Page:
To decide this issue, we consider the scope of the police power retroceded in the 1986 Act. Although CES claims that this power is limited to “public safety, crime and law enforcement” and “increasing safety and security,” we did not so limit it in Singleton v. International Ass’n of Machinists, 240 Va. 403, 397 S.E.2d 856 (1990). There, we held that under its concurrent police power, Virginia courts could enforce Virginia’s right-to-work laws as those laws pertain to private employment contracts at National Airport. Id. at 407, 397 S.E.2d at 859. And we think that the licensure of aircraft is clearly an exercise of the Commonwealth’s police power. See C.I.T. Corp. v. W.J. Crosby & Co., 175 Va. 16, 21-22, 7 S.E.2d 107, 109-110 (1940)(licensure of nonresident’s motor vehicle authorized under police power); Board of Aeronautics v. Sims, 41 S.E.2d 506, 509 (W. Va. 1947) (regulation of aviation part of state’s police power).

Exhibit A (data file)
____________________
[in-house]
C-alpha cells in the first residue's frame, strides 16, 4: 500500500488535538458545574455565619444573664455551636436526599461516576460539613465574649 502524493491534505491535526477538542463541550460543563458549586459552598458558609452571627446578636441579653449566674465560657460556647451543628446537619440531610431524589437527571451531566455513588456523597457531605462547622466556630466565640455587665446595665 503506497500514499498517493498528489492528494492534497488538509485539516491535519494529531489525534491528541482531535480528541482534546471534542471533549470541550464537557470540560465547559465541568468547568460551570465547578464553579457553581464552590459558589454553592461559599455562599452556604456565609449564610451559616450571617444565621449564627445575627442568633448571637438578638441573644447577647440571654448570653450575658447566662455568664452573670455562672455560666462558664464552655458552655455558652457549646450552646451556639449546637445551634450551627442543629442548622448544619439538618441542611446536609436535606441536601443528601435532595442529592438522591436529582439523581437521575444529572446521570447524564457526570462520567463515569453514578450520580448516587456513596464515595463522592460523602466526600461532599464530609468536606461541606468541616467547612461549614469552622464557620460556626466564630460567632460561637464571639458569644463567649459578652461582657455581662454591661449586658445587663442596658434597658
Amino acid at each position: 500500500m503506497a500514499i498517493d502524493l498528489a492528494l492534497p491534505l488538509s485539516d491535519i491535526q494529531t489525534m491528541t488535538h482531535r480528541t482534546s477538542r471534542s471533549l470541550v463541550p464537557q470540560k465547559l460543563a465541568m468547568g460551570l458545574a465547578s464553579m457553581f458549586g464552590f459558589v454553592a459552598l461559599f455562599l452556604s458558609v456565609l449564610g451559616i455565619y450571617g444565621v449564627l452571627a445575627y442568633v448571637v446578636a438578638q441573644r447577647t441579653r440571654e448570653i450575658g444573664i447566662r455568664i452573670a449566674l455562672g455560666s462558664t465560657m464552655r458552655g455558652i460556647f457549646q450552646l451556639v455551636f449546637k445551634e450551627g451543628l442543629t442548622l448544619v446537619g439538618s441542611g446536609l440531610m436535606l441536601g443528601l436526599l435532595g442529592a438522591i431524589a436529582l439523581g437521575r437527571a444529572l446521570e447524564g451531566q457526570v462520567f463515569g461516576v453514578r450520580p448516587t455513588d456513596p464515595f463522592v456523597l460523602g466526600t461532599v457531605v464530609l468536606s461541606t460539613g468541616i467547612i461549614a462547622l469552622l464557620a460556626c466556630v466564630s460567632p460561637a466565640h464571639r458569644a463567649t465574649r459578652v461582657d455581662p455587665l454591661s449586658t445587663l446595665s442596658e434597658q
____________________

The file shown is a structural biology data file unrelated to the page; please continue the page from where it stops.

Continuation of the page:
Accordingly, we conclude that the Commonwealth, exercising its police power retroceded in the 1986 Act, could require aircraft hangared at National Airport to be licensed pursuant to Code ? 5.1-5.[2] Thus, CES’s aircraft was taxable pursuant to Code ? 58.1-1502.

For these reasons, the judgment of the circuit court will be affirmed.

Affirmed.


[1] In pertinent part, the 1986 Act provides:

The Commonwealth of Virginia shall have concurrent police power
authority over the Metropolitan Washington Airports, and the courts of the
Commonwealth of Virginia may exercise jurisdiction over Washington National Airport.

Public L. No. 99-591, ? 6009(c), 100 Stat. 3341-387 (codified at 49 U.S.C. App. ? 2458(c)).

In accepting this grant of concurrent police power authority, the General Assembly provided:

The Commonwealth hereby grants, accepts and agrees to
concurrent police power authority over the Metropolitan Washington Airports
as provided in ? 6009(c) of the Metropolitan Washington Airports Act of
1986.

Acts 1987, ch. 665 ? 7(A).

[2] We find no merit in CES’s argument that its aircraft was not “based in this Commonwealth,” Code ? 5.1-5, when it was hangared at National Airport. Nor do we agree that Code ? 58.1-1502 “masquerade[s] as a police power regulation” because a tax is assessed only on those airplanes subject to Code ? 5.1-5.